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Monday News Roundup

Jun 06, 2011

VIA Architecture is pleased to announce an upcoming event in conjunction with McGill University:

Community by Design: A Boomer Gift to the Next Generation

Alan Hart, AIA VIA Architecture

Sunday May 22, 2011 12:30 – 3:00 pm Smith Tower – Chinese Room 506 2nd Ave, Seattle, WA 98104

Refreshments will be served No charge for admission

The Baby Boomer generation began as one of the most idealistic that engendered hope for the future and the planet. Although highly energetic and innovative, Baby Boomers have taken a lot more from the planet than we have given back.

Many of those born between the World War II and Vietnam War years only deferred thoughts of saving the world in order to make a living. Now they want to return to their roots and “make good” on early promises to themselves, and to their communities. Retirement may not be appealing either professionally or financially, but “returnment” or “encore” careers have become hugely popular as Boomers seek to spend the next chapter of their productive years doing work that is meaningful both to themselves and to the world. Embracing community, and being active agents of positive change, will be this generation’s legacy for the next generation.

This generation of 78 million now has an unprecedented opportunity to make our cities greener, healthier and happier places to live. Ideas like alternate housing choices, generational continuity, increased mobility, urban agriculture, intelligent grids, local energy/sufficiency and incremental framework for change will be explored using real world examples including some from VIA Architecture’s projects and initiatives.

Alan’s talk will be followed …

The Home Depot Foundation awarded its second annual Awards of Excellence for Sustainable Community Development to Tacoma, WA; Burlington, VT, and Boston, MA. The awards recognize and celebrate cities that are incorporating real-world sustainability initiatives into their day-to-day operations, with a focus on wise use of budget dollars and increasing the livability of each community for all residents.

City of Tacoma won the “large city” award for 2010 — with the announcement stating that they have “incorporated sustainability throughout its comprehensive plan ensuring that sustainable policies and business practices are considered when making all departmental decisions”

Here are some examples of sustainability practices that they have already implemented:

  • 25 new bike racks in the public right of way
  • Public Works is using recycled road material, including chip seal oil containing 5 percent recycled rubber tires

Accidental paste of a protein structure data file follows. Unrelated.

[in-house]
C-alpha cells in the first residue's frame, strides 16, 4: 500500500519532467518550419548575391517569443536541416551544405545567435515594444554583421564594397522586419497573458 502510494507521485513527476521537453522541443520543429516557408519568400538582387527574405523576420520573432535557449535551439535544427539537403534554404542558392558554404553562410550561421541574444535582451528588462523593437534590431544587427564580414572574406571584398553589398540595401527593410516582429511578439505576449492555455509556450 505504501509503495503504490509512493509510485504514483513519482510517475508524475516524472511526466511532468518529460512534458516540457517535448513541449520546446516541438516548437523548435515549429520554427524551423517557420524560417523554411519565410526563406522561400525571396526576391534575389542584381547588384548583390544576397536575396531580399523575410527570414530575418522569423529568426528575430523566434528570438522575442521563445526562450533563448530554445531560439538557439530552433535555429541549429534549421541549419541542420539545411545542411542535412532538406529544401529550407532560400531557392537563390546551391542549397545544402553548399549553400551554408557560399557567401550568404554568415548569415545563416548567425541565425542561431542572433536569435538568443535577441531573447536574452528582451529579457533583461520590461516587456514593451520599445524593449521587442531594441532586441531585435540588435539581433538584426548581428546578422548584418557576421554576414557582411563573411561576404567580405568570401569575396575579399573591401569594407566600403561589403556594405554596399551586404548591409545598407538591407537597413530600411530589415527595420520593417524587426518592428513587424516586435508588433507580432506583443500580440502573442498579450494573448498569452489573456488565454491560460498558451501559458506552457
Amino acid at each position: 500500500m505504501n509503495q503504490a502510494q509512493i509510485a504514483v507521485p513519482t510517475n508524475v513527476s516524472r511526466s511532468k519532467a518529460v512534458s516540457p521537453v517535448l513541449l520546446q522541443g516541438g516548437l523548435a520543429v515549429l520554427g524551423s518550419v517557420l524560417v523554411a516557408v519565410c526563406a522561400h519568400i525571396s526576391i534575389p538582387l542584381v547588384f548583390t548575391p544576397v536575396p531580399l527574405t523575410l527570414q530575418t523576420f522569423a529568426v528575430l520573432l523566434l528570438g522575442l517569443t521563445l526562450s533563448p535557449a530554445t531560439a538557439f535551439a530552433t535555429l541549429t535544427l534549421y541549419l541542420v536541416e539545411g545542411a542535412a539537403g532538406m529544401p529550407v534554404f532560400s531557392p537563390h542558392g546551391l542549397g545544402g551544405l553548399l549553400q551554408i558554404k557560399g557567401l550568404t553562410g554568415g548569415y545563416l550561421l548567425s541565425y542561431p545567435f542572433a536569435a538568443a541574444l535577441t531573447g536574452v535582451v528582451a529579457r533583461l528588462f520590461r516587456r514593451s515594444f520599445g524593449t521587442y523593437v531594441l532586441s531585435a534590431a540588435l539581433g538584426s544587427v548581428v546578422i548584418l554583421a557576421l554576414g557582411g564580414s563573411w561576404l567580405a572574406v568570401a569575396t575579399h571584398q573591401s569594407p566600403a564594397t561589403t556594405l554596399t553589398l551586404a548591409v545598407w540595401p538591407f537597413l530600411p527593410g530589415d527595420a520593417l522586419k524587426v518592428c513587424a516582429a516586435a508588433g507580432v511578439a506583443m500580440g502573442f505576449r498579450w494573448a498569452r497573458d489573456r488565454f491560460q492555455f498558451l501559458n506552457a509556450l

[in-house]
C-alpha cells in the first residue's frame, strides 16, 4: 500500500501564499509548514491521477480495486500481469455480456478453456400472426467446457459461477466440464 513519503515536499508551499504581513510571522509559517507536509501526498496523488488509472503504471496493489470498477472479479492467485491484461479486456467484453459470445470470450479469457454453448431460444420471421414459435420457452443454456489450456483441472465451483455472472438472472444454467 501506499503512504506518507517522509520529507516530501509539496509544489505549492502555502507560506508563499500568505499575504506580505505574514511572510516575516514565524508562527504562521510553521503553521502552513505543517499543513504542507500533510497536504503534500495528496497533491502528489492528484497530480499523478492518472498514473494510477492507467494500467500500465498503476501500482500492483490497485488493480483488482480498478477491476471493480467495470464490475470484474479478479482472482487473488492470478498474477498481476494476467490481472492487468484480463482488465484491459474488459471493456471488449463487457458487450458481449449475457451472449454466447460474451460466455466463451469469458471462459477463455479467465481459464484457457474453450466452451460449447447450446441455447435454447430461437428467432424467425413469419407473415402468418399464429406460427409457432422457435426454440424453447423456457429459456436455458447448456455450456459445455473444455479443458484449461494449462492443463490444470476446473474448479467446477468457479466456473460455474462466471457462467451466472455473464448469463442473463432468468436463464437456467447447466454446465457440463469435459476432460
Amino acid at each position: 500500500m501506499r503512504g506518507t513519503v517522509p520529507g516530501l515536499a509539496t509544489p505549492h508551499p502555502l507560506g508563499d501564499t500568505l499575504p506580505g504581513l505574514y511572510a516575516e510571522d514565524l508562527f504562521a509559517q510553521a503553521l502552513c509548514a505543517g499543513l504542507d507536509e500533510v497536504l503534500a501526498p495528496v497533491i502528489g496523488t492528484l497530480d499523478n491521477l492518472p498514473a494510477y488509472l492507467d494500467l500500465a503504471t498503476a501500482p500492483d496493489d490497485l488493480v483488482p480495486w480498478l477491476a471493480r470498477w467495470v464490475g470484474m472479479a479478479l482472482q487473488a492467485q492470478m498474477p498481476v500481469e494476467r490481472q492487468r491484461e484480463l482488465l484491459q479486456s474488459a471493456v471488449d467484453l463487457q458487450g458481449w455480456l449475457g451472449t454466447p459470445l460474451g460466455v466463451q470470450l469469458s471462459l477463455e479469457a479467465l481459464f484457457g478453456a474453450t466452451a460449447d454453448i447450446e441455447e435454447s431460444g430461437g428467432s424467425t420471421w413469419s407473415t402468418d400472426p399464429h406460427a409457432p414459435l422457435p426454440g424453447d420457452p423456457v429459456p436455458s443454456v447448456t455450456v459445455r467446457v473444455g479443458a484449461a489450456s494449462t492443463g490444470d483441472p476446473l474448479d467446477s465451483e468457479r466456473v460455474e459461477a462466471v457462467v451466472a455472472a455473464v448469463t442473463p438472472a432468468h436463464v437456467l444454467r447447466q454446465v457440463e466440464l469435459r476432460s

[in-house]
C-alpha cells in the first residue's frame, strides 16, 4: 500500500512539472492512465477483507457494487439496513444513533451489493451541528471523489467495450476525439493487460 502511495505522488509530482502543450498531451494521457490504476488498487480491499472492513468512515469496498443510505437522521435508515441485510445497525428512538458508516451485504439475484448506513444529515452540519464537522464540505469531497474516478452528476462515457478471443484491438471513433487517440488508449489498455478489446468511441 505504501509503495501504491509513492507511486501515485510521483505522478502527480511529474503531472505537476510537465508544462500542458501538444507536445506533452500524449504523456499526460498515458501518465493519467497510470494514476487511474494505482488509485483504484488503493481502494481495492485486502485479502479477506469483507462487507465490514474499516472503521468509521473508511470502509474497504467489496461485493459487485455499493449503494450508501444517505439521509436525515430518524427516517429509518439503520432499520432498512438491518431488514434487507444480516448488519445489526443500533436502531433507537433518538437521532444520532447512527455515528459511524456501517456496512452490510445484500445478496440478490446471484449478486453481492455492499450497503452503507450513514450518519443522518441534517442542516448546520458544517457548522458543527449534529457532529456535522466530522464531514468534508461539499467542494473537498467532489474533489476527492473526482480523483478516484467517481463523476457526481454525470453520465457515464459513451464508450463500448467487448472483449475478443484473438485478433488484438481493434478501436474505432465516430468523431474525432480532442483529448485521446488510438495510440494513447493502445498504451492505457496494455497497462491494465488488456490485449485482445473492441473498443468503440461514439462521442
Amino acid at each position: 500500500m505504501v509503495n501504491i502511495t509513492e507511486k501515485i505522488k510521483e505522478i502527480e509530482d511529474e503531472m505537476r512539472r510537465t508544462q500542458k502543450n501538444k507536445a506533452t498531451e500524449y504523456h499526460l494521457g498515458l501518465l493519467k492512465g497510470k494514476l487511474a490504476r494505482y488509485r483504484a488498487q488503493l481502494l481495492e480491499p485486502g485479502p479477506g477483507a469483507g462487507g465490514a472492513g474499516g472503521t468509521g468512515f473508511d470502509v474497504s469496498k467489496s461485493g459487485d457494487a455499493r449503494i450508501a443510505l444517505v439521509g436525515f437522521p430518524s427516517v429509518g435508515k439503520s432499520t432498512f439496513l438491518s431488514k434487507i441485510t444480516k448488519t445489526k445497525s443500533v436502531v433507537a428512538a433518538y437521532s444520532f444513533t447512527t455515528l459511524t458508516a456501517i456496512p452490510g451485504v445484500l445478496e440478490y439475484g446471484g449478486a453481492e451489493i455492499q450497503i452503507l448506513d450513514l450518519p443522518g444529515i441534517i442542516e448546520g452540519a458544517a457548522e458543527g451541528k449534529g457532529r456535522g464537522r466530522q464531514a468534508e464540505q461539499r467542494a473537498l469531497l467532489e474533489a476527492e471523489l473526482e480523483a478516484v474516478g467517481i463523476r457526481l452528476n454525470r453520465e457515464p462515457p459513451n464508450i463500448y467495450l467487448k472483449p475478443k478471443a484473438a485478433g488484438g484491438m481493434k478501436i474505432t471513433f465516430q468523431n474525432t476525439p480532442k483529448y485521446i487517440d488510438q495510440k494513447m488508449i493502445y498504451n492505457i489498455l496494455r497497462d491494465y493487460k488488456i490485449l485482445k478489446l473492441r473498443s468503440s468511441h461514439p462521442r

• Fifteen hybrid vehicles were purchased as pool vehicles this last year, encouraging the use of fuel-efficient and alternative-fuel vehicles within the City of Tacoma. A fleet anti-idling policy has been established for General Government.
  • Tacoma Rail has installed idle reduction technologies on 10 of its 17 locomotives that have resulted in a 40 percent fuel savings.

Click here and here to see other posts that we’ve written about Tacoma.

To read more about their submission, click here.

Designing for Loss: The Shrinking City

by Amanda Bryan, VIA Architecture Photo: Philipp Oswalt; Shrinking Cities Volume 1: International Research © 2005, Germany

Philipp Oswalt and Tim Rieniets; Atlas of Shrinking Cities © 2006, Germany

Whether we’re comfortable with saying out loud or not, the American Dream is based on the idea of expansion and acquisition. First exemplified by the Louisiana Purchase, then modernized by the Interstate Highway Program, and now globalized by our corporate prosperity in countries around the world, we have gotten very good at dealing with growth. If there is one thing that Americans know how to do, it is expand, expand, expand (and yes, I know the same can be said of our waist lines). But do we know how to deal with the antithesis of expansion – shrinkage? To be specific, I’m talking about The Shrinking City, a phenomenon synonymous with the words suburbanization, deindustrialization, and decentralization.

While the issue of the Shrinking City is not unique to the United States, having found perch in old industrial belts like Eastern Germany and post-socialist regions of Russia, our Shrinking Cities are a little different because they are not the products of war, natural disaster, or governmental upheaval. The American Shrinking City is a once vibrant urban center, formerly dependent upon a highly industrialized local economy, which finds itself subject to a rapid population decline within its city boundaries and bloated with an excess of abandoned spaces and buildings.